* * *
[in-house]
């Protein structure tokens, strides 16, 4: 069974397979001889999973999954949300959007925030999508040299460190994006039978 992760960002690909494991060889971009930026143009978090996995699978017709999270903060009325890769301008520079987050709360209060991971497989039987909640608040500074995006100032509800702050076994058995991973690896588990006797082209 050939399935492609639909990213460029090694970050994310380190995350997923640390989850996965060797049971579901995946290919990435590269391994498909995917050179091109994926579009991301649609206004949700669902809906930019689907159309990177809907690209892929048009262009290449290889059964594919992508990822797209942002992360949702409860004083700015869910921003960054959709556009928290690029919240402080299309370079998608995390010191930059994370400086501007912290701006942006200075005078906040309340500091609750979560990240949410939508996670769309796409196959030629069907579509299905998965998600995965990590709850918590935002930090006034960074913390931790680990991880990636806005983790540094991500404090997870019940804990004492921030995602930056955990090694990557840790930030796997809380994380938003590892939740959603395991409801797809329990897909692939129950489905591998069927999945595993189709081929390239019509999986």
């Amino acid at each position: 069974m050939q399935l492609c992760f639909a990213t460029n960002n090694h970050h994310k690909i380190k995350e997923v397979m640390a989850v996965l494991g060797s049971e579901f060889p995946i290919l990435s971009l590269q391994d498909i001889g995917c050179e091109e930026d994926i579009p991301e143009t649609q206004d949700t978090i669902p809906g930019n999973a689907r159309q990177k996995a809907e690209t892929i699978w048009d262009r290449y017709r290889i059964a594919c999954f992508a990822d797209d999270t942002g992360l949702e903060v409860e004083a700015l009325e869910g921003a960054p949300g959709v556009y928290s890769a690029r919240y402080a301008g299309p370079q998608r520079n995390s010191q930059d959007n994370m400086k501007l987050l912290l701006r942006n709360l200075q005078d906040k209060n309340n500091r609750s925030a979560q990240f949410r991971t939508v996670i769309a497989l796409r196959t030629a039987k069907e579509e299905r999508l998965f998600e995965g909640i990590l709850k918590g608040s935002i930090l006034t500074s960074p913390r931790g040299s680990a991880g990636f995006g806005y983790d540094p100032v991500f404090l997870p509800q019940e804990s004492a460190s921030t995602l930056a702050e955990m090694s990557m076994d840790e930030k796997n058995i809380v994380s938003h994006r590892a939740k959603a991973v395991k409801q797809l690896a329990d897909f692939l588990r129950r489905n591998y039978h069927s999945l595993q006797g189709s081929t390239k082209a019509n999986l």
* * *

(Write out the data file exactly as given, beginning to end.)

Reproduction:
[in-house]
């Protein structure tokens, strides 16, 4: 069974397979001889999973999954949300959007925030999508040299460190994006039978 992760960002690909494991060889971009930026143009978090996995699978017709999270903060009325890769301008520079987050709360209060991971497989039987909640608040500074995006100032509800702050076994058995991973690896588990006797082209 050939399935492609639909990213460029090694970050994310380190995350997923640390989850996965060797049971579901995946290919990435590269391994498909995917050179091109994926579009991301649609206004949700669902809906930019689907159309990177809907690209892929048009262009290449290889059964594919992508990822797209942002992360949702409860004083700015869910921003960054959709556009928290690029919240402080299309370079998608995390010191930059994370400086501007912290701006942006200075005078906040309340500091609750979560990240949410939508996670769309796409196959030629069907579509299905998965998600995965990590709850918590935002930090006034960074913390931790680990991880990636806005983790540094991500404090997870019940804990004492921030995602930056955990090694990557840790930030796997809380994380938003590892939740959603395991409801797809329990897909692939129950489905591998069927999945595993189709081929390239019509999986």
């Amino acid at each position: 069974m050939q399935l492609c992760f639909a990213t460029n960002n090694h970050h994310k690909i380190k995350e997923v397979m640390a989850v996965l494991g060797s049971e579901f060889p995946i290919l990435s971009l590269q391994d498909i001889g995917c050179e091109e930026d994926i579009p991301e143009t649609q206004d949700t978090i669902p809906g930019n999973a689907r159309q990177k996995a809907e690209t892929i699978w048009d262009r290449y017709r290889i059964a594919c999954f992508a990822d797209d999270t942002g992360l949702e903060v409860e004083a700015l009325e869910g921003a960054p949300g959709v556009y928290s890769a690029r919240y402080a301008g299309p370079q998608r520079n995390s010191q930059d959007n994370m400086k501007l987050l912290l701006r942006n709360l200075q005078d906040k209060n309340n500091r609750s925030a979560q990240f949410r991971t939508v996670i769309a497989l796409r196959t030629a039987k069907e579509e299905r999508l998965f998600e995965g909640i990590l709850k918590g608040s935002i930090l006034t500074s960074p913390r931790g040299s680990a991880g990636f995006g806005y983790d540094p100032v991500f404090l997870p509800q019940e804990s004492a460190s921030t995602l930056a702050e955990m090694s990557m076994d840790e930030k796997n058995i809380v994380s938003h994006r590892a939740k959603a991973v395991k409801q797809l690896a329990d897909f692939l588990r129950r489905n591998y039978h069927s999945l595993q006797g189709s081929t390239k082209a019509n999986l």